Bill de Blasio wins New York City mayoral race in landslide

Updated at 8:40 a.m. ET

NEW YORK Bill de Blasio will be the first Democrat in two decades to serve as the mayor of New York City, defeating Republican Joe Lhota, a longtime adviser to former Mayor Rudy Giuliani, for the job.

Considering his huge margin of victory -- de Blasio, the public advocate, was trouncing Lhota 73 percent to 24 percent with 99 percent of precincts reporting, according to The Associated Press early Wednesday -- it wasn't always such a sure road for de Blasio.

In the spring, de Blasio was in fourth place in a crowded Democratic primary race that included former Rep. Anthony Weiner, D-N.Y., whoresigned from Congress in disgrace after it was discovered he sent lewd photos and messages to women he met online, and City Council Speaker Christine Quinn, who would have been the city's first female and lesbian mayor.

Weiner led the race until late July when the news came out that Weiner had engaged in an additional three online sexual relationships since leaving Congress, which caused his poll numbers to take a hit. Quinn suffered from her ties to Mayor Michael Bloomberg, including her role in changing New York's two-term limit, which allowed both herself and Bloomberg to seek a third term.

But it wasn't until August that de Blasio hit upon the winning strategy: making his mixed-race family, and in particular his children, the public face of his campaign. It started with an ad starring his teenage son Dante, who, sporting a large afro, praised his father's positions on affordable housing and New York's controversial stop-and-frisk policy.

With his solidly liberal agenda, including opposition to stop-and-frisk, and pledge to raise taxes in order to pay for universal pre-kindergarten, de Blasio has promised voters a departure from the 12-year-long Bloomberg era. In particular, he stressed a desire to narrow New York's widening gap between the haves and the have-nots.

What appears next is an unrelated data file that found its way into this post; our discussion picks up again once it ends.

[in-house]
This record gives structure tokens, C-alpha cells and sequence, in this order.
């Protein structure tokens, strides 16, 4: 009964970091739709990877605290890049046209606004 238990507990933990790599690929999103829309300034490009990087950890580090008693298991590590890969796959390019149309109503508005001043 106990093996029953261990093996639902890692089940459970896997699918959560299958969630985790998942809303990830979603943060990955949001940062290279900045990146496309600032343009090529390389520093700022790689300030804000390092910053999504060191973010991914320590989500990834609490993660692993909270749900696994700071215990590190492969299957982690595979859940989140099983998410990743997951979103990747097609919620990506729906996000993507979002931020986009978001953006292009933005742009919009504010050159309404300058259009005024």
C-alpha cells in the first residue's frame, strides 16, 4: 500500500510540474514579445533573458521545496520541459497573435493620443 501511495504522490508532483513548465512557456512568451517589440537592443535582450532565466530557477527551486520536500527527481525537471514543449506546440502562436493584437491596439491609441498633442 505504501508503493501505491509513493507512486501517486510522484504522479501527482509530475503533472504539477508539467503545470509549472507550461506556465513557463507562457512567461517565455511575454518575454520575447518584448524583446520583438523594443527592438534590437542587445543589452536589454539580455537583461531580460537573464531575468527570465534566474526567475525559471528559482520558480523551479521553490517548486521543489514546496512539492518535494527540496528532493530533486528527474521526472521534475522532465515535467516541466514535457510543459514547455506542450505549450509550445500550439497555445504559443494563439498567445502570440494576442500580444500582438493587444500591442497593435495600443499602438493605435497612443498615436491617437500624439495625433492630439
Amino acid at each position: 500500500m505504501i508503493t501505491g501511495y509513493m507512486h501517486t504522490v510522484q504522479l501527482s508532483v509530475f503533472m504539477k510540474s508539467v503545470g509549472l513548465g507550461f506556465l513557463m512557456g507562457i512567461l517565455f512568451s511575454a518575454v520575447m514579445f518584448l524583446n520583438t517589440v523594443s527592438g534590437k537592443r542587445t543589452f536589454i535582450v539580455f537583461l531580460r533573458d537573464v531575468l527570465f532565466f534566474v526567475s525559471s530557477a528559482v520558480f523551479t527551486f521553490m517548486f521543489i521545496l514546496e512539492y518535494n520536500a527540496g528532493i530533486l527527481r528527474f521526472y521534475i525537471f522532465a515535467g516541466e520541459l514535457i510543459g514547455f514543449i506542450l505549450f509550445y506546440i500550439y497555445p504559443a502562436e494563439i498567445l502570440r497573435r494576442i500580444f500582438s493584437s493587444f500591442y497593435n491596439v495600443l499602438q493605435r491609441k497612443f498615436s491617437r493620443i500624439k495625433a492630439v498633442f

"This election is a very stark contrast between two very different candidates. Mr. Lhota clearly wants to maintain the status quo in the city. I'm calling for fundamental change," de Blasio told reporters Tuesday after voting in Brooklyn.

The Quinnipiac poll showed that voters are divided on whether he'll be able to keep his campaign promises. Forty-two percent say yes; 43 percent say no.

Lhota, who served several positions in the Giuliani administration and was recently the head of the Metropolitan Transit Authority during superstorm Sandy, has suggested that de Blasio's policies won't be able to keep crime down and that he has insufficient experience. But his similarity to Bloomberg offered too little change for voters seeking a fresh face in Gracie Mansion.

  • Rebecca Kaplan

    Rebecca Kaplan is a political reporter for CBSNews.com.

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